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Chinese tech firm Huawei has been increasing its footprint across Africa, providing countries with new technology and telecommunications equipment, including most notably 4G and 5G mobile networks. According to an Aug. 14 article in The Wall Street Journal, some of this expansion has involved Huawei technicians helping governments in Africa to spy on their political opponents. In Uganda, the technicians reportedly helped national security services penetrate the WhatsApp and Skype accounts of an opposition candidate, allowing them to examine his plans for street rallies and other political activities. In a separate case in Zambia, Huawei technicians supposedly helped telecommunications regulators access the phones and Facebook pages of opposition bloggers and pinpoint their locations.
Amid their growing conflict over trade, Washington and Beijing find themselves in the middle of a cold war over technology as China emerges as a power in the field. The success of Chinese companies in developing and manufacturing new technology has raised worries in Washington that China could harness those achievements for espionage and other purposes.
Huawei and both countries denied the claims, but such spying would fit with the tendency of ruling governments in Africa to undermine their political opponents and with the role that telecommunications and other tech companies play as facilitators of communication and coordination. Unlike many Western countries, the government in Beijing takes similar actions within its borders and ignores human rights, including privacy.
Privacy and Power
The company's expansion in Africa has many political, economic and security implications tied to the great power competition between China and the United States. The Wall Street Journal report shows the power that can come with controlling national communication networks. Operators have command over and insight into the information and communication patterns running through the infrastructure they provide. Control is one reason why net neutrality is such a controversial topic in the United States. It's also why the U.S. government attempts to work with tech companies such as AT&T, Verizon, Apple and Facebook to counter terrorist groups, criminal organizations and foreign espionage. The extent of this cooperation, including the use of built-in "back doors," is intensely controversial in the United States given the separation between the public and private sectors and the strength of privacy laws and regulations. Apple's refusal to unlock the iPhone of one of the shooters in the 2015 San Bernardino, California, attack demonstrates the limits of this cooperation, even in cases of domestic terrorism.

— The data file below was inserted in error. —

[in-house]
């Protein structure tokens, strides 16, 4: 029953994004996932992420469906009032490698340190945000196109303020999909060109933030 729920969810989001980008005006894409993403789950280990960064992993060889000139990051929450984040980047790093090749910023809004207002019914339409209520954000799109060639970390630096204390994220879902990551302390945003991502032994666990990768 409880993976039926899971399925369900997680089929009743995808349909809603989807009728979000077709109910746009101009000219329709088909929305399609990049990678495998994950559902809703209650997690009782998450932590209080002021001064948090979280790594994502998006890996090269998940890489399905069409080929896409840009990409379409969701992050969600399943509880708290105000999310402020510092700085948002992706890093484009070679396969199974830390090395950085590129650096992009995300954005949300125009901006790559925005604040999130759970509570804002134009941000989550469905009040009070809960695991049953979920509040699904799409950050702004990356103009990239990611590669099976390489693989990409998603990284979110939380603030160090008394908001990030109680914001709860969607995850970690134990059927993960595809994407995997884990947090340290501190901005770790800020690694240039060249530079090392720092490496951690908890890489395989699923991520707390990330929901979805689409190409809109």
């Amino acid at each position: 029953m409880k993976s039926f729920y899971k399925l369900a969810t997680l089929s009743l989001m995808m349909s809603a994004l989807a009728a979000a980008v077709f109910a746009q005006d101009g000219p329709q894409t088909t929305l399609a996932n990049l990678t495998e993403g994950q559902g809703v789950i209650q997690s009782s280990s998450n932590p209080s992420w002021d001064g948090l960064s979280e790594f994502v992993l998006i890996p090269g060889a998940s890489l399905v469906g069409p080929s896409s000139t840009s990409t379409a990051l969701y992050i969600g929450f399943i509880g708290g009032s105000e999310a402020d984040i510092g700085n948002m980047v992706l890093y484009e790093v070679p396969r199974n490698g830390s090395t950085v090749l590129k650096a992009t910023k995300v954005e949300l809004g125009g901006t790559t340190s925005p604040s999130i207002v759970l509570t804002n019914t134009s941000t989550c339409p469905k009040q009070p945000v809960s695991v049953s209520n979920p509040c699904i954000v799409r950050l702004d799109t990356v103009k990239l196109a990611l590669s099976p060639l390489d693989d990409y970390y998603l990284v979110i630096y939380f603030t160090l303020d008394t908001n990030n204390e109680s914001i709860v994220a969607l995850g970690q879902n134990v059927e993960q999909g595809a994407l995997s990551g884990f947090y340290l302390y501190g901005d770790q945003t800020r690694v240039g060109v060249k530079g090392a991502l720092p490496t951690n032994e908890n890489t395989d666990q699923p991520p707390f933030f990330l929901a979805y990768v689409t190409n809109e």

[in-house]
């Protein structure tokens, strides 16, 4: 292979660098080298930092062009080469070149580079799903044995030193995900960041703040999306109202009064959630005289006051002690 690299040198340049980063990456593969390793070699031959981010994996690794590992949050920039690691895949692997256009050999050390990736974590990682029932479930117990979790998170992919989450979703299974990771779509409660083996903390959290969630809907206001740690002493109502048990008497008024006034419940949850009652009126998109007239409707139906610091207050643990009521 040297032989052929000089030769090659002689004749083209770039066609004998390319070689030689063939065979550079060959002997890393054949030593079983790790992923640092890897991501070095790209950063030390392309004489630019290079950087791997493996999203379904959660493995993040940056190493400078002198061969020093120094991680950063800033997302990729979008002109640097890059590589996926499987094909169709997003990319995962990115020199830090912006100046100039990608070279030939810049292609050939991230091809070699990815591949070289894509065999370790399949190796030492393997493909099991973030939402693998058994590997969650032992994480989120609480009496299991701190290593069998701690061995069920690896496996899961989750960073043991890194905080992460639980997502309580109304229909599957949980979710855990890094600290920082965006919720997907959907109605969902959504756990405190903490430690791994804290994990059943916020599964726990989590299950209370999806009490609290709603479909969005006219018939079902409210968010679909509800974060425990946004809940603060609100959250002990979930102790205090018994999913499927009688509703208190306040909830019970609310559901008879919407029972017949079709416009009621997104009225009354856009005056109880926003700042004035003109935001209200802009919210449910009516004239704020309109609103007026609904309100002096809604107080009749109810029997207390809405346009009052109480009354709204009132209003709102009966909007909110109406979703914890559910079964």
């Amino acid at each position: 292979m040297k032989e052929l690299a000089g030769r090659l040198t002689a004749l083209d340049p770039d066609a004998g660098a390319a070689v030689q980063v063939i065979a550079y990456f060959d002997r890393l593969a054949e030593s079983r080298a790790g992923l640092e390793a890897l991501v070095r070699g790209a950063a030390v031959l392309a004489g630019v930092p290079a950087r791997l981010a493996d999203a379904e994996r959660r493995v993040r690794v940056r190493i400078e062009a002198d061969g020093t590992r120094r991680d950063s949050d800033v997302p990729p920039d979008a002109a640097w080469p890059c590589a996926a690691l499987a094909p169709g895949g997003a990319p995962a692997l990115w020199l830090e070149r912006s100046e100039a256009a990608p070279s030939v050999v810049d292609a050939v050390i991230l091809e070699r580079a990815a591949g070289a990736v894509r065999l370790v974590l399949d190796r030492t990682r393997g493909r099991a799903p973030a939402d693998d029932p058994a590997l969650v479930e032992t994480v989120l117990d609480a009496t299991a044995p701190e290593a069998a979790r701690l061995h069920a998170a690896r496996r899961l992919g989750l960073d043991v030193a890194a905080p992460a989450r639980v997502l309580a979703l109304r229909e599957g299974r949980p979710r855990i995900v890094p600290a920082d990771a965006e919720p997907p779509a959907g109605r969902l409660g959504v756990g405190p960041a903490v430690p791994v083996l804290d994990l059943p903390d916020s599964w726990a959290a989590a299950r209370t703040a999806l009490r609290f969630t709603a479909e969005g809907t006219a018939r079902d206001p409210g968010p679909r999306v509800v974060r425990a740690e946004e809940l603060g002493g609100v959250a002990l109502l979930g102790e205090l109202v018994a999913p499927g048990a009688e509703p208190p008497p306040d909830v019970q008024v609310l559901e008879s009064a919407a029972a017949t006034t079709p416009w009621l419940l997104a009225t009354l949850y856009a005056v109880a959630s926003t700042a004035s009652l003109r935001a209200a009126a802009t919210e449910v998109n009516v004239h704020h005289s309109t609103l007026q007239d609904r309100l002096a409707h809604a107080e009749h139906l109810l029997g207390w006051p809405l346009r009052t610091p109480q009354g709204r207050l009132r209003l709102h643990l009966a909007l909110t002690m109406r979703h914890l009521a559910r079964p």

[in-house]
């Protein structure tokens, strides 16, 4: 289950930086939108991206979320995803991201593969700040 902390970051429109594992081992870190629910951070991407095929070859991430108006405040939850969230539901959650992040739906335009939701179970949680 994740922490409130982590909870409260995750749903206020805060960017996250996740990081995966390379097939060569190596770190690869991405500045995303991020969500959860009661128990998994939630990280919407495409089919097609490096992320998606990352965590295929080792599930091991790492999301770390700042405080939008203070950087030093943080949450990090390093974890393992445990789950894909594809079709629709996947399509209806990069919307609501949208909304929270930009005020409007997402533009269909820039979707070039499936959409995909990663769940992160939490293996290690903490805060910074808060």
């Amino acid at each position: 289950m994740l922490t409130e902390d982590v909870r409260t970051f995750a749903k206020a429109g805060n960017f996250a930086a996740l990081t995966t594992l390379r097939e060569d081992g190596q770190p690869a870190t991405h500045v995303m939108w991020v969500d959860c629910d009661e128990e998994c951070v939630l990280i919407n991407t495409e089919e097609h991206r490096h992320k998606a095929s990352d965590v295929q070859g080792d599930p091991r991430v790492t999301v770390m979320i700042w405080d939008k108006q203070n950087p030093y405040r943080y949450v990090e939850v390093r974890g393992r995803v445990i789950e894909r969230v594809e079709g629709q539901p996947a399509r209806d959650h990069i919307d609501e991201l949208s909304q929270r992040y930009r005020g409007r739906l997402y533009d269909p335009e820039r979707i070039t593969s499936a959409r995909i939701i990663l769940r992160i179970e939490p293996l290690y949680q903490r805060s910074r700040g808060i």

In Africa, the expansion of Huawei 5G networks developed in close cooperation with home governments could give authorities unlimited access to data, communications and other information stored on and transmitted through these networks.
While Huawei and China aren't the only threats to data privacy, the scale of the company's global expansion combined with U.S. fears that China will exploit backdoors in its technology have raised its prominence in the U.S.-Chinese global competition. In Africa, the expansion of Huawei 5G networks developed in close cooperation with home governments could give authorities unlimited access to data, communications and other information stored on and transmitted through these networks. Governments that own and operate various forms of infrastructure — highways, ports or 5G mobile networks — that multinational corporations, local businesses and individuals rely on can abuse that access. And political opponents, companies, travelers and other nongovernmental organizations (NGOs) could become targets.
Risks and Safeguards
In light of the potential risks, organizations and individuals in these countries should study the national government, its political leanings, its technological capabilities and its willingness to exploit its network access. Governments with high levels of corruption and weak institutional checks and balances are more likely to ignore privacy concerns and co-opt technology and partners in the private sector. This could allow them to conduct industrial espionage against multinational corporations or harass NGOs that point out government abuses, failures or shortcomings.
Organizations and individuals should understand that the risks are in both the cyber and physical domains. Using encrypted messaging services can help mitigate them, and satellite communications can provide an expensive backstop for truly sensitive communications. This may not eliminate the risk, because if the country's internet backbone is entirely dependent on a single technology, the options for interception are endless. Travelers should also remember to travel with as little sensitive data as possible.